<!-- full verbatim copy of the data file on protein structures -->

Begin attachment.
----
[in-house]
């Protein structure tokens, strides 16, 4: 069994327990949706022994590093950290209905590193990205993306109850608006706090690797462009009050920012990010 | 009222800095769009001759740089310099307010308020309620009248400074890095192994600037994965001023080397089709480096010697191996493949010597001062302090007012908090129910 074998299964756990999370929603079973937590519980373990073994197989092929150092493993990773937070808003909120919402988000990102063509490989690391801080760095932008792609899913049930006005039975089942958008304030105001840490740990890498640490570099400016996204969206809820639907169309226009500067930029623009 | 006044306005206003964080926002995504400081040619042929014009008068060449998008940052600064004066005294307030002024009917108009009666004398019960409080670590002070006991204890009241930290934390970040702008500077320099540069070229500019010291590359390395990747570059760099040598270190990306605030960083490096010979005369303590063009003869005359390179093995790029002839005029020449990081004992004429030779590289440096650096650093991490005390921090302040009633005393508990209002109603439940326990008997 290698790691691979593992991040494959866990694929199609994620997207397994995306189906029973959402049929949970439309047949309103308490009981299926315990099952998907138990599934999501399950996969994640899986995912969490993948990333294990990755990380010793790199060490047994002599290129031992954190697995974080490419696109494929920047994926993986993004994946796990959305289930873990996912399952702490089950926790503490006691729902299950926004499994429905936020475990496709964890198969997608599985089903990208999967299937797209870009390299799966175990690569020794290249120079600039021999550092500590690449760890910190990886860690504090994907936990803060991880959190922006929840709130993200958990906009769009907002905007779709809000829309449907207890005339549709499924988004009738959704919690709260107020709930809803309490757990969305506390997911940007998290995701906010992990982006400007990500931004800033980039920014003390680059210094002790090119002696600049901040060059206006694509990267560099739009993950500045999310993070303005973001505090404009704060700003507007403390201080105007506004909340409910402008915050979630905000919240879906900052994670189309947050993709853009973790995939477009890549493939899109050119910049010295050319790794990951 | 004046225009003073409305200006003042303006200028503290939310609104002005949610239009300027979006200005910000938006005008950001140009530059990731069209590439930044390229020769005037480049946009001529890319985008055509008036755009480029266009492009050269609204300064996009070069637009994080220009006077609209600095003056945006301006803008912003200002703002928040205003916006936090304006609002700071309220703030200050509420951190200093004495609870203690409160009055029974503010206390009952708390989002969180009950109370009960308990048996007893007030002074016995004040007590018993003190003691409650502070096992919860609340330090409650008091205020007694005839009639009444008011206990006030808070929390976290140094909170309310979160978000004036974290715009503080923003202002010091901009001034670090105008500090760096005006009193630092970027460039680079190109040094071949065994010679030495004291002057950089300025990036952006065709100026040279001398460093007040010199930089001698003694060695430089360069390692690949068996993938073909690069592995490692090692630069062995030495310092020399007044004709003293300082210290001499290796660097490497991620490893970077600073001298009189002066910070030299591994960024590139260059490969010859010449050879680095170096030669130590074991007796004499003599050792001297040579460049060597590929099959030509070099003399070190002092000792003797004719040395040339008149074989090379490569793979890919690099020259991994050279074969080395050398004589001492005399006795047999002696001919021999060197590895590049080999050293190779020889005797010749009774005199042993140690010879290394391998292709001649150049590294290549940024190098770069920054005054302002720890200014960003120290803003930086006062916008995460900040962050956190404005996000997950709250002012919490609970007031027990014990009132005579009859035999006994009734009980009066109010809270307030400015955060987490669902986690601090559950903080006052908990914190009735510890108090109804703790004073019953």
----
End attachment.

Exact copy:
[in-house]
């Protein structure tokens, strides 16, 4: 069994327990949706022994590093950290209905590193990205993306109850608006706090690797462009009050920012990010 | 009222800095769009001759740089310099307010308020309620009248400074890095192994600037994965001023080397089709480096010697191996493949010597001062302090007012908090129910 074998299964756990999370929603079973937590519980373990073994197989092929150092493993990773937070808003909120919402988000990102063509490989690391801080760095932008792609899913049930006005039975089942958008304030105001840490740990890498640490570099400016996204969206809820639907169309226009500067930029623009 | 006044306005206003964080926002995504400081040619042929014009008068060449998008940052600064004066005294307030002024009917108009009666004398019960409080670590002070006991204890009241930290934390970040702008500077320099540069070229500019010291590359390395990747570059760099040598270190990306605030960083490096010979005369303590063009003869005359390179093995790029002839005029020449990081004992004429030779590289440096650096650093991490005390921090302040009633005393508990209002109603439940326990008997 290698790691691979593992991040494959866990694929199609994620997207397994995306189906029973959402049929949970439309047949309103308490009981299926315990099952998907138990599934999501399950996969994640899986995912969490993948990333294990990755990380010793790199060490047994002599290129031992954190697995974080490419696109494929920047994926993986993004994946796990959305289930873990996912399952702490089950926790503490006691729902299950926004499994429905936020475990496709964890198969997608599985089903990208999967299937797209870009390299799966175990690569020794290249120079600039021999550092500590690449760890910190990886860690504090994907936990803060991880959190922006929840709130993200958990906009769009907002905007779709809000829309449907207890005339549709499924988004009738959704919690709260107020709930809803309490757990969305506390997911940007998290995701906010992990982006400007990500931004800033980039920014003390680059210094002790090119002696600049901040060059206006694509990267560099739009993950500045999310993070303005973001505090404009704060700003507007403390201080105007506004909340409910402008915050979630905000919240879906900052994670189309947050993709853009973790995939477009890549493939899109050119910049010295050319790794990951 | 004046225009003073409305200006003042303006200028503290939310609104002005949610239009300027979006200005910000938006005008950001140009530059990731069209590439930044390229020769005037480049946009001529890319985008055509008036755009480029266009492009050269609204300064996009070069637009994080220009006077609209600095003056945006301006803008912003200002703002928040205003916006936090304006609002700071309220703030200050509420951190200093004495609870203690409160009055029974503010206390009952708390989002969180009950109370009960308990048996007893007030002074016995004040007590018993003190003691409650502070096992919860609340330090409650008091205020007694005839009639009444008011206990006030808070929390976290140094909170309310979160978000004036974290715009503080923003202002010091901009001034670090105008500090760096005006009193630092970027460039680079190109040094071949065994010679030495004291002057950089300025990036952006065709100026040279001398460093007040010199930089001698003694060695430089360069390692690949068996993938073909690069592995490692090692630069062995030495310092020399007044004709003293300082210290001499290796660097490497991620490893970077600073001298009189002066910070030299591994960024590139260059490969010859010449050879680095170096030669130590074991007796004499003599050792001297040579460049060597590929099959030509070099003399070190002092000792003797004719040395040339008149074989090379490569793979890919690099020259991994050279074969080395050398004589001492005399006795047999002696001919021999060197590895590049080999050293190779020889005797010749009774005199042993140690010879290394391998292709001649150049590294290549940024190098770069920054005054302002720890200014960003120290803003930086006062916008995460900040962050956190404005996000997950709250002012919490609970007031027990014990009132005579009859035999006994009734009980009066109010809270307030400015955060987490669902986690601090559950903080006052908990914190009735510890108090109804703790004073019953």